Betsy DeVos is Harming Sexual Assault Victims by Changing Title IX Guidance, Advocates Say

Education Secretary Betsy DeVos testifies before the Senate Appropriations Committee on June 6. On September 7, she announced changes to Obama-era Title IX, the federal law that prohibits sex discrimination in federally funded education programs. Win McNamee/Getty

The Department of Education is abandoning guidance it issued under former President Barack Obama regarding Title IX, the federal law that prohibits sex discrimination in federally funded education programs. That guidance helped push forward a movement against campus sexual assault, but advocates for accused students have claimed it violated due process rights.

"The era of 'rule by letter' is over," U.S. Secretary of Education Betsy DeVos said Thursday at an event at George Mason University, adding that the department would seek public input on how to change the guidance.

Related: The other side of the college sexual assault crisis

In 2011, the Department of Education's Office for Civil Rights (OCR) published a 19-page "dear colleague" letter stating that sexual violence falls under sexual harassment, which in an education setting is covered by Title IX. OCR said that it would investigate schools to determine if they were mishandling sexual assault complaints and that it might withhold federal funding from schools found to be doing so.

"We were seeing quite a bit of noncompliance and quite a bit of concern around the country," Catherine Lhamon, then the assistant secretary for civil rights at the Department of Education, told Newsweek in 2015. "I think we've seen just a cataclysmic change around the country in terms of attention to the issue, responsiveness to it and training, preparation for our students so that we can see safer campuses." She said complaints to the department about sexual violence at colleges had by then increased more than 400 percent.

But advocates for students accused of sexual assault, who are usually men, and some academics and legal analysts have criticized the 2011 guidance. "A growing number of people are starting to be concerned that the pendulum has swung too far in the other direction," Samantha Harris, vice president of policy research at the Foundation for Individual Rights in Education, a nonprofit, told Newsweek in 2015. That organization has participated in a lawsuit against the Department of Education over its Title IX guidance.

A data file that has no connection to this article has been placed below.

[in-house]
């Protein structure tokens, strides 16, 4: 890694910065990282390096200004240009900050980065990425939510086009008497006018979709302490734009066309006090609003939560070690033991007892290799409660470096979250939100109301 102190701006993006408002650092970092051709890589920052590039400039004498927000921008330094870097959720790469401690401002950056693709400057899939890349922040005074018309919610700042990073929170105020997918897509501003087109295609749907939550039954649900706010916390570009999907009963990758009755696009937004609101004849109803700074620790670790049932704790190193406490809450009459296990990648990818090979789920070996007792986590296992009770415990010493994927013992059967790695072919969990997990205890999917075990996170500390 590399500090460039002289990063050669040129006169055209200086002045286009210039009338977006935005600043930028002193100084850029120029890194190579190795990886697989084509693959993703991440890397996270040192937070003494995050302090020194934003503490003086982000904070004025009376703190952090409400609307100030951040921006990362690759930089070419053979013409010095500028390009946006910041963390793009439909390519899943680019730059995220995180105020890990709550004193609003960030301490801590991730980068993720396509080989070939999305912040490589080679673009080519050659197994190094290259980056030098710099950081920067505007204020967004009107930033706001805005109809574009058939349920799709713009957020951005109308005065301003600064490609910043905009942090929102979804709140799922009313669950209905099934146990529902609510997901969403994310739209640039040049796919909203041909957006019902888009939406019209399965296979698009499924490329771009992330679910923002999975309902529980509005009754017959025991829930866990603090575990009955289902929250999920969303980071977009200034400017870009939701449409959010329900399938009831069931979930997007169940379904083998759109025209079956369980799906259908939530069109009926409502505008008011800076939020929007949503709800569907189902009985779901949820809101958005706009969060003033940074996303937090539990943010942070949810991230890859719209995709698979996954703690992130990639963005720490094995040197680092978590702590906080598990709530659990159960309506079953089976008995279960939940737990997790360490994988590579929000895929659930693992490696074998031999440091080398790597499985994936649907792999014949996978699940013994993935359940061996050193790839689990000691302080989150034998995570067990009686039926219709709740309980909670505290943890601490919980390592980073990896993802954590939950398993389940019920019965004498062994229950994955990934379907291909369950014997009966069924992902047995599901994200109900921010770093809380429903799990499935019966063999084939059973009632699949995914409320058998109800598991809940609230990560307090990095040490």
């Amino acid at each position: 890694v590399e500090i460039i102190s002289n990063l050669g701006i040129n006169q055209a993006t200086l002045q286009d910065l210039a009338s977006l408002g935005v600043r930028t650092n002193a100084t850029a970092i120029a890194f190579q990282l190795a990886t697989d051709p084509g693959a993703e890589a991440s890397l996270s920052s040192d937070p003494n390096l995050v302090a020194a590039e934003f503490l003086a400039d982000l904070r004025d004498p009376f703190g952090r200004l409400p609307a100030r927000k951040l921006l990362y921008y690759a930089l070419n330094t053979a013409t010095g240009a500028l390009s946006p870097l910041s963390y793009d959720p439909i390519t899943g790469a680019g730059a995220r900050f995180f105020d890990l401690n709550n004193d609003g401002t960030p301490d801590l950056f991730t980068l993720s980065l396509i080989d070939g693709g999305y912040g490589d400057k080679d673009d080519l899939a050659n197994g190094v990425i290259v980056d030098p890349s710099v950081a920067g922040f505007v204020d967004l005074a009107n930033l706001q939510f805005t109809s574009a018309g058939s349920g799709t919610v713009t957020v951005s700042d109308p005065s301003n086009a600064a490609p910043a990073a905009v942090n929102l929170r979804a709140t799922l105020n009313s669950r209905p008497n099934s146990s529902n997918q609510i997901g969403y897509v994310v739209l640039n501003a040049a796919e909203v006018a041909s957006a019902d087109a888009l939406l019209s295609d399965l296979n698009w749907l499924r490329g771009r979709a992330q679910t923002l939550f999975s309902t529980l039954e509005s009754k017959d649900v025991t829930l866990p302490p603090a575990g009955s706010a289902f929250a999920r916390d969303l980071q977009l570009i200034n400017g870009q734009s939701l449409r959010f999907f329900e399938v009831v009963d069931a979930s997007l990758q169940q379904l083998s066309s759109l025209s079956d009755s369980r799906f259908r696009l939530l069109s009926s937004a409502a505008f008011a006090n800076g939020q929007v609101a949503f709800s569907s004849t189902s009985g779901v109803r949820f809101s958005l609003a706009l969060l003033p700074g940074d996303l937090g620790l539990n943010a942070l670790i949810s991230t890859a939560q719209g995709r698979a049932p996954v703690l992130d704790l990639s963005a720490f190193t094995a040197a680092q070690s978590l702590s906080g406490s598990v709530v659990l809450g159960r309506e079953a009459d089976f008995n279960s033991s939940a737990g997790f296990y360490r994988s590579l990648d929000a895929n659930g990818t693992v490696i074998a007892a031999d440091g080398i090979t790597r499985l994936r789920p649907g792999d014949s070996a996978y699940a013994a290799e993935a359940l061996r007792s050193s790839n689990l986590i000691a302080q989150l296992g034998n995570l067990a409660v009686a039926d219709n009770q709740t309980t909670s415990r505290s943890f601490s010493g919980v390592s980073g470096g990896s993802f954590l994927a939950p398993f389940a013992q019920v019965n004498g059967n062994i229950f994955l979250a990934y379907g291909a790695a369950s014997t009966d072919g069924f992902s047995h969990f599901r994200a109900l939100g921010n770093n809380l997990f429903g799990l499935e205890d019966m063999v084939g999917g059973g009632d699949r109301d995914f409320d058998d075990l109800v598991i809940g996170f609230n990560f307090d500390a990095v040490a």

"One assault is one too many. One aggressive act of harassment is one too many. One person denied due process is one too many," DeVos said Thursday.

To those tracking the Title IX issue, the announcement on Thursday was not surprising. In January, during her Senate confirmation hearing, DeVos refused to say whether she would uphold the 2011 guidance. After the confirmation, advocates for victims of sexual assault launched efforts to convince her to maintain the Obama-era protections. In July, the education secretary met with advocates for sexual assault victims and with advocates for accused students, including some who have been described as "men's rights" activists. DeVos's family foundation has given at least $25,000 to the Foundation for Individual Rights in Education, an organization that has supported accused students and participated in the lawsuit against the department.

In a statement, the group Know Your IX said, "Today, Secretary DeVos sent the message to student and survivors across the country that the Department of Education doesn't have their back.... Today's announcement risks taking us back to the days when sexual violence routinely compromised survivors' access to education and schools swept sexual assault under the rug."

Another group, End Rape on Campus, tweeted, "As narratives of false equivalency come from @BetsyDeVosED, remember: The people who suffer most from rape are people who are raped. Period."

Advocates for the accused are saying otherwise. "Six and a half years of this failed policy have left us with a system that victims still don't trust and that the accused have every reason to believe is stacked against them," Robert Shibley, executive director of the Foundation for Individual Rights in Education, said in a statement. "It's time to rescind the 'dear colleague' letter and replace it through the lawful regulatory process so that everyone can have a say."

"I think it's a very positive sign," says Andrew Miltenberg, a lawyer who by his count has represented more than 150 accused students. "I think that Secretary DeVos spoke in a very measured, deliberate manner about the need for real protections for people accused in sexual assault on campus, and spoke at the time of the need to maintain an environment on campus that doesn't encourage it and stops sexual assault dead in its tracks."

But DeVos will have to go further, according to Miltenberg. "I think this is a great start, but I think that you're not going to simply be able to legislate this away.... Until there is a change not only at the policy and legislative level, but a change in the experience, professionalism and attitudes of the people tasked with the [campus] investigations and the hearings, this is only a partial remedy."

DeVos has been a controversial figure in the Trump administration. In February, days after the Senate confirmed her nomination, protesters blocked her from entering a school in Washington, D.C. In May, graduating seniors at Bethune-Cookman University in Florida turned their backs on DeVos and heckled her as she spoke at their graduation. Under DeVos, the Department of Education has also withdrawn Title IX guidance on transgender students. The department has also proposed cutting 40 staffers from its civil rights office in 2018.